On Friday night, the Lege finally reached an agreement on school finance, which is to say on how to distribute the $4 billion in cuts to public education to the school districts. Today the Lege gets to vote on that deal.
House leaders wanted a two-year plan cutting school funding across the board by about 6 percent.
The Senate insisted lawmakers address the controversial “target revenue” system that has created disparities in school district funding. The compromise will use across-the-board cuts for the coming school year before turning to the Senate’s version for the 2012-13 school year.
“We believe it’s the best way to distribute those dollars out to our communities,” Shapiro said.
The deal has been called part Eissler and part Shapiro, which is to say part of HB400 and part of SB22.
Preliminary numbers indicate that Houston ISD will lose about $84 million the first year and an estimated $119 million in the second year — or cuts of roughly $328 per student in the first year followed by $490 the second year. Those numbers are based on earlier printouts that should be fairly close when the newest district-by-district impact figures come out, Shapiro said.
Based on the preliminary details, HISD faces a smaller cut next year than district officials had projected, but they expressed concern about deeper cuts the following year.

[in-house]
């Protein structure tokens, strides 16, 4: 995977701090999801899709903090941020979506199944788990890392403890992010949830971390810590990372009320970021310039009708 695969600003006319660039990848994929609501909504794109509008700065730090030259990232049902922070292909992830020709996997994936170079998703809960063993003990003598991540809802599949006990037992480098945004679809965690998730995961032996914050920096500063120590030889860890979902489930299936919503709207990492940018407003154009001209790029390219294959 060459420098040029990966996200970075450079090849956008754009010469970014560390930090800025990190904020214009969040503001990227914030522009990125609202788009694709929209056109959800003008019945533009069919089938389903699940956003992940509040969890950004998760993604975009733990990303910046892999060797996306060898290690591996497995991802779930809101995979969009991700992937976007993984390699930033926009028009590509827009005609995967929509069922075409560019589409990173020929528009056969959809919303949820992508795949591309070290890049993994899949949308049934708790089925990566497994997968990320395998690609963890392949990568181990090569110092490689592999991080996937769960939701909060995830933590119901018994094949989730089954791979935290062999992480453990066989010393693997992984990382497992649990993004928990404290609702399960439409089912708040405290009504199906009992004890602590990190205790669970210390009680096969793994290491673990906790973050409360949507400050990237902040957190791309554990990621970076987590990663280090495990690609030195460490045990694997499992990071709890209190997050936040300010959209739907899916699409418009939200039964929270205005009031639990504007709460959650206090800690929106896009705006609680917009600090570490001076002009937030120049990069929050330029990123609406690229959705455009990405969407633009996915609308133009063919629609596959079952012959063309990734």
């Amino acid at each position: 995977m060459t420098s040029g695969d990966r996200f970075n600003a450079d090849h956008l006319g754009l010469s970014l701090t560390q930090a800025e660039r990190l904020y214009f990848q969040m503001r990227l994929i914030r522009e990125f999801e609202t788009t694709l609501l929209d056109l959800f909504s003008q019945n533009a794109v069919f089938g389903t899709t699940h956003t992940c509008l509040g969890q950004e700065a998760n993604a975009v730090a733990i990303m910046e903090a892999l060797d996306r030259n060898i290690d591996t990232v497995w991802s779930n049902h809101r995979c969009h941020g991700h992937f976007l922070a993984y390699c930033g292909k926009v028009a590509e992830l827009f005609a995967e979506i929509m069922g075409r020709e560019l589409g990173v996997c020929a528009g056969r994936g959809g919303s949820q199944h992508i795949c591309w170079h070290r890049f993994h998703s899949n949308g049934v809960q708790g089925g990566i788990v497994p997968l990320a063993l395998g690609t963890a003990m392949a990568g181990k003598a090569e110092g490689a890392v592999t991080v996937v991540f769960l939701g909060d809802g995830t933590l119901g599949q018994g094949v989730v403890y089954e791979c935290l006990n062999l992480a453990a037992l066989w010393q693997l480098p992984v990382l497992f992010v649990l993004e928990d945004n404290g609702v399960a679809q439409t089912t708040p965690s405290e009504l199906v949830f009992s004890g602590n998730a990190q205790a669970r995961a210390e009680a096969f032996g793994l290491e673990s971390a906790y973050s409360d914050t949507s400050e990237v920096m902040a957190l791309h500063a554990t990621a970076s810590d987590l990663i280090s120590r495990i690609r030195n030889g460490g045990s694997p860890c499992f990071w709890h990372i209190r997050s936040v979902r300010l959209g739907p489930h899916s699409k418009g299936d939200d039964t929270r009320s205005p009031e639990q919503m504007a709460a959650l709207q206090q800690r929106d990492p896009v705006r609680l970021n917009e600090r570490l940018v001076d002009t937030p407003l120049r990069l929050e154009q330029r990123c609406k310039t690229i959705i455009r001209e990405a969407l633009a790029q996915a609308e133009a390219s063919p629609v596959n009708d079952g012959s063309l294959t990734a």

Hair Balls noted on Thursday that the HISD Board of Trustees was cautiously optimistic that their remaining shortfall would end up being less than they had originally planned for.
Although leaders reached an agreement on school funding, individual lawmakers will have to assess the impact of the funding cuts on the school districts they represent before ratifying the plan. Most if not all 49 House Democrats are expected to oppose the plan to cut funding to public education — especially when use of the state’s rainy day fund could have avoided those cuts.
“It’s unbelievable that we would lay off teachers, increase class sizes, cut Pre-K programs and hurt our schools across the board while there is more than enough money sitting in the rainy day fund to avoid the cuts completely,” said Rep. Scott Hochberg, D-Houston.
Without Democrats, House Republicans would need 76 of their 101 members to support the agreement. Rep. Charlie Geren, R-Fort Worth, one of the House negotiators, said, “I think we can sell this.”
I hope you can, too. I can’t wait for the 2012 campaigns to start noting that this Republican or that voted to cut billions of dollars from public schools. Remember, the House and every Republican in it originally voted to cut $8 billion from public education, so whatever cuts they end up approving for their own schools, they were prepared to approve cuts twice as big. Oh, yeah, I’m ready for this to quit being a legislative issue and start being a campaign issue. Have fun voting on your cuts, Republicans. School Zone and EoW have more.